Author: Libba Bray
Narrator: January LaVoy
Series: 1st book in The Diviners series
Publisher: Listening Library
Publication Date: September 18, 2012
Source: purchased (also received an ARC)
Purchase: Amazon | Barnes & Noble | Audible
So, I started my ARC of The Diviners -- which I won from the awesome Claire LeGrande -- back in early September before the book was released, but I soon realized that I would need to be able to devote a large chunk of my time to finishing all 578 pages of this novel. And my time is limited. No, I'm not dying, but I do work full-time away from the home, I'm a devoted (okay, maybe that's pushing it, but I do love my family ohsomuch) mother and wife, and I'm a book blogger, which many of you know can be a full-time job in and of itself sometimes. So you can see my conundrum...maybe you even identify with it. But lo and behold, the audio was released on the same day as the novel hit the shelves at bookstores, and I snatched it up and immediately shelved my ARC in favor of hearing the indomitable January LaVoy breathe new life into the characters I'd already come to love in the first 100-150 pages I'd already managed to devour.
The Diviners is now my new favorite audiobook EVAR. I am completely, completely serious. I loved all of the voices and dialects Tavia Gilbert used in her reading of The Night Huntress series, but -- and no offense meant, honest -- she cannot hold a candle to January LaVoy's narration of The Diviners. This woman managed to portray all of the following characters without ever sounding trite or unbelievable: a 17-year-old girl; two very different 17-ish boys; an old, stodgy uncle; several African-American characters ranging in age from 10 or so to the very old and disabled Blind Bill; the swarthy and sophisticated Memphis Campbell; two senile old ladies; a cocky news reporter digging for the scoop; and a deranged serial killer, hell-bent on cleansing the world. Those are just a few of the characters...there are many, many more secondary characters, and all of them sounded completely different in their own way.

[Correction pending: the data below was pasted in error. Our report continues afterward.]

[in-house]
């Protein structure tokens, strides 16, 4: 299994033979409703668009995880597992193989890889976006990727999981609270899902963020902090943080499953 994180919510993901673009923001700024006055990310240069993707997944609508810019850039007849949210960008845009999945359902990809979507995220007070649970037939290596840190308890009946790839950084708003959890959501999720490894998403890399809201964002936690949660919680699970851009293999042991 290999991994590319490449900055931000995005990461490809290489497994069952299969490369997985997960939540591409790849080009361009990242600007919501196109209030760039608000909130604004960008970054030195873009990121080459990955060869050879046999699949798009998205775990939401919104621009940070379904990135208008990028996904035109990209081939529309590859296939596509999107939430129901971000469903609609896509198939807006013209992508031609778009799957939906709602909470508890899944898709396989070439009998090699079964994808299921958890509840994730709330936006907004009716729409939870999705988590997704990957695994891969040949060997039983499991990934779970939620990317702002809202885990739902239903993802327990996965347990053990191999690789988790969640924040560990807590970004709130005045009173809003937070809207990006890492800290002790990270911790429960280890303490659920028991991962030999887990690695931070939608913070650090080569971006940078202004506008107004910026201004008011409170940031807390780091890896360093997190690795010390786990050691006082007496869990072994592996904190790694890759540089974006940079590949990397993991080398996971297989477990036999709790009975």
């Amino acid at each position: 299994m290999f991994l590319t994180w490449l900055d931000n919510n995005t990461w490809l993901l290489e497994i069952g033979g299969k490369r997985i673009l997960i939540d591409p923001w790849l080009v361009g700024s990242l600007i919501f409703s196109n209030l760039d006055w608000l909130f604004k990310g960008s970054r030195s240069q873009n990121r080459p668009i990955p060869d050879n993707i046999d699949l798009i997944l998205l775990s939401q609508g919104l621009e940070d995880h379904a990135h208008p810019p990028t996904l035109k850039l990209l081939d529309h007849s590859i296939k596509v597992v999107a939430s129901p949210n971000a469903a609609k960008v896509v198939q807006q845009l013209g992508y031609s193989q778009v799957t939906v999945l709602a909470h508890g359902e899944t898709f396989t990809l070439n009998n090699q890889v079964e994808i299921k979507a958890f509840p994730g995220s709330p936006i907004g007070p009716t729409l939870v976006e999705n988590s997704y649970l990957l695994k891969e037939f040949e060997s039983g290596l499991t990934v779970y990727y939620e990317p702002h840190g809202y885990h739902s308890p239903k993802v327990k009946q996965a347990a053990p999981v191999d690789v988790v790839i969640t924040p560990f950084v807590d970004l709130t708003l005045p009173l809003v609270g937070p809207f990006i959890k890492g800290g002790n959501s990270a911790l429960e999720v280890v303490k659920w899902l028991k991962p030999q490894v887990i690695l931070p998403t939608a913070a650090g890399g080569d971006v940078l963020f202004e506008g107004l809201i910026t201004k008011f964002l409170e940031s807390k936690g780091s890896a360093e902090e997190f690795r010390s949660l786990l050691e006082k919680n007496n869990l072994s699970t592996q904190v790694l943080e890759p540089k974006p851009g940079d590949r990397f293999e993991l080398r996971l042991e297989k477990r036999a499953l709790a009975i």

This is obviously a story that is composed of many smaller stories, each of their own importance. As the story unfolds, we meet each character separately as they start on the path that eventually leads them all to each other. I thoroughly enjoyed each characters' introduction in this manner and that the reader learns each story gradually...hence the nearly 600 page narrative. Once events are set in motion, though, the story finds its pace and really draws you into the world of 1920s New York.
It all starts with one Evie O'Neill, though. This "unflappable flapper" is quite the contrast to Gemma Doyle, who was both precocious and docile when we first met her in A Great and Terrible Beauty. Be that as it may, Evie still stole the show for me in The Diviners and quickly marked herself as my favorite character, though that arrogant Sam Lloyd came in at a close second. Really, though, all of these characters (and their stories) appealed to me in his or her own way.
Libba Bray is one of my favorite authors. I loved her Gemma Doyle trilogy, and I can say with complete faith that if you, too, enjoyed that series, you will love The Diviners just as much. The rich world-building, the superb cast of characters, the incredible story-telling...it's all there in this book, as well. There's just something about Libba Bray and hidden magic that go hand-in-hand. The sheer amount of research necessary to write a story of this caliber alone is deserving of accolades. But pair that with the unfathomable story she's created, and you have yourself a novel to be revered.
Don't believe me? Check out the free previews currently being offered: Amazon | B&N
Prepare yourself for the creepy...and don't say I didn't warn you: